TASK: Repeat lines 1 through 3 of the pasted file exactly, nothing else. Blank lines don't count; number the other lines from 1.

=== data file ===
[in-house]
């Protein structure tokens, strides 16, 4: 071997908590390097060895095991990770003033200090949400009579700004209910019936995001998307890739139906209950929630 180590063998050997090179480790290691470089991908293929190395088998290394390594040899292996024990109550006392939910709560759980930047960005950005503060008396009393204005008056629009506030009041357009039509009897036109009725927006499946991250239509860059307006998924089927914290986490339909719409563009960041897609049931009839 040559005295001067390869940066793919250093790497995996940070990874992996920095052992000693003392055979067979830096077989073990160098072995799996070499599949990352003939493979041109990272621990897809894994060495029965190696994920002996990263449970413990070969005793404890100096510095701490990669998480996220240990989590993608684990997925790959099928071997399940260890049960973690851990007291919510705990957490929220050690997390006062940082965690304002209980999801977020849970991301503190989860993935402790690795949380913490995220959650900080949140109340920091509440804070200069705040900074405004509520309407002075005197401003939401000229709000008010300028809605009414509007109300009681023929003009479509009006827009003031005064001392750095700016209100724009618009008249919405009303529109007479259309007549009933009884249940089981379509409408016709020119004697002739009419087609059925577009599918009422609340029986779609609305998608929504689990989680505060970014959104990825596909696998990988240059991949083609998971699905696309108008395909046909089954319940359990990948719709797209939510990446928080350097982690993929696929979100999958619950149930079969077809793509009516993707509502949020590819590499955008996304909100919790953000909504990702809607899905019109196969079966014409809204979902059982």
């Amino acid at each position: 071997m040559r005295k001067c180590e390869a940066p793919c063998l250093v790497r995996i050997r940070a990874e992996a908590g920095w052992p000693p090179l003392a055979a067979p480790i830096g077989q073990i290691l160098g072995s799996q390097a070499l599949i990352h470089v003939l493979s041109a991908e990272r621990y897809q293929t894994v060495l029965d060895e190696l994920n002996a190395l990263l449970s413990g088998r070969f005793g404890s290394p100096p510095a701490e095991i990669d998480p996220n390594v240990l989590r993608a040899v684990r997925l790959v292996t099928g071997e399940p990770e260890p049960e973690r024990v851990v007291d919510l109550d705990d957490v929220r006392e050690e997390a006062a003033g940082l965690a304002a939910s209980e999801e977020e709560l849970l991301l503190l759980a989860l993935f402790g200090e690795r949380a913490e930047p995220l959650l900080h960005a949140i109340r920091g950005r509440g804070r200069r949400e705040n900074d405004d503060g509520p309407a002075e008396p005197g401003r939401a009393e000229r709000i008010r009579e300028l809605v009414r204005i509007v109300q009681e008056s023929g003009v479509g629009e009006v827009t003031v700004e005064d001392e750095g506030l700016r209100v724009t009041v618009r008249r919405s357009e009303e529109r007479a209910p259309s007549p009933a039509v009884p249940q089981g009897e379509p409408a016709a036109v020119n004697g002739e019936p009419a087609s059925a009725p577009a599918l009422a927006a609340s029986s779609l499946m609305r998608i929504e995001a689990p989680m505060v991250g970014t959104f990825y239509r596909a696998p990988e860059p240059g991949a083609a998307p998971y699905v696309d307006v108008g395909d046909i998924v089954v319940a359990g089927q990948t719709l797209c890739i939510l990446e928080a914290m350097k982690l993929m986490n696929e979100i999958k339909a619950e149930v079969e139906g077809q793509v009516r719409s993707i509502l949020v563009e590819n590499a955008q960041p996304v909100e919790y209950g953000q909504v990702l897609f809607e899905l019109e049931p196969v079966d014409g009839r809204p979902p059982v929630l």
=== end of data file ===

[in-house]
């Protein structure tokens, strides 16, 4: 071997908590390097060895095991990770003033200090949400009579700004209910019936995001998307890739139906209950929630 180590063998050997090179480790290691470089991908293929190395088998290394390594040899292996024990109550006392939910709560759980930047960005950005503060008396009393204005008056629009506030009041357009039509009897036109009725927006499946991250239509860059307006998924089927914290986490339909719409563009960041897609049931009839 040559005295001067390869940066793919250093790497995996940070990874992996920095052992000693003392055979067979830096077989073990160098072995799996070499599949990352003939493979041109990272621990897809894994060495029965190696994920002996990263449970413990070969005793404890100096510095701490990669998480996220240990989590993608684990997925790959099928071997399940260890049960973690851990007291919510705990957490929220050690997390006062940082965690304002209980999801977020849970991301503190989860993935402790690795949380913490995220959650900080949140109340920091509440804070200069705040900074405004509520309407002075005197401003939401000229709000008010300028809605009414509007109300009681023929003009479509009006827009003031005064001392750095700016209100724009618009008249919405009303529109007479259309007549009933009884249940089981379509409408016709020119004697002739009419087609059925577009599918009422609340029986779609609305998608929504689990989680505060970014959104990825596909696998990988240059991949083609998971699905696309108008395909046909089954319940359990990948719709797209939510990446928080350097982690993929696929979100999958619950149930079969077809793509009516993707509502949020590819590499955008996304909100919790953000909504990702809607899905019109196969079966014409809204979902059982």
């Amino acid at each position: 071997m040559r005295k001067c180590e390869a940066p793919c063998l250093v790497r995996i050997r940070a990874e992996a908590g920095w052992p000693p090179l003392a055979a067979p480790i830096g077989q073990i290691l160098g072995s799996q390097a070499l599949i990352h470089v003939l493979s041109a991908e990272r621990y897809q293929t894994v060495l029965d060895e190696l994920n002996a190395l990263l449970s413990g088998r070969f005793g404890s290394p100096p510095a701490e095991i990669d998480p996220n390594v240990l989590r993608a040899v684990r997925l790959v292996t099928g071997e399940p990770e260890p049960e973690r024990v851990v007291d919510l109550d705990d957490v929220r006392e050690e997390a006062a003033g940082l965690a304002a939910s209980e999801e977020e709560l849970l991301l503190l759980a989860l993935f402790g200090e690795r949380a913490e930047p995220l959650l900080h960005a949140i109340r920091g950005r509440g804070r200069r949400e705040n900074d405004d503060g509520p309407a002075e008396p005197g401003r939401a009393e000229r709000i008010r009579e300028l809605v009414r204005i509007v109300q009681e008056s023929g003009v479509g629009e009006v827009t003031v700004e005064d001392e750095g506030l700016r209100v724009t009041v618009r008249r919405s357009e009303e529109r007479a209910p259309s007549p009933a039509v009884p249940q089981g009897e379509p409408a016709a036109v020119n004697g002739e019936p009419a087609s059925a009725p577009a599918l009422a927006a609340s029986s779609l499946m609305r998608i929504e995001a689990p989680m505060v991250g970014t959104f990825y239509r596909a696998p990988e860059p240059g991949a083609a998307p998971y699905v696309d307006v108008g395909d046909i998924v089954v319940a359990g089927q990948t719709l797209c890739i939510l990446e928080a914290m350097k982690l993929m986490n696929e979100i999958k339909a619950e149930v079969e139906g077809q793509v009516r719409s993707i509502l949020v563009e590819n590499a955008q960041p996304v909100e919790y209950g953000q909504v990702l897609f809607e899905l019109e049931p196969v079966d014409g009839r809204p979902p059982v929630l």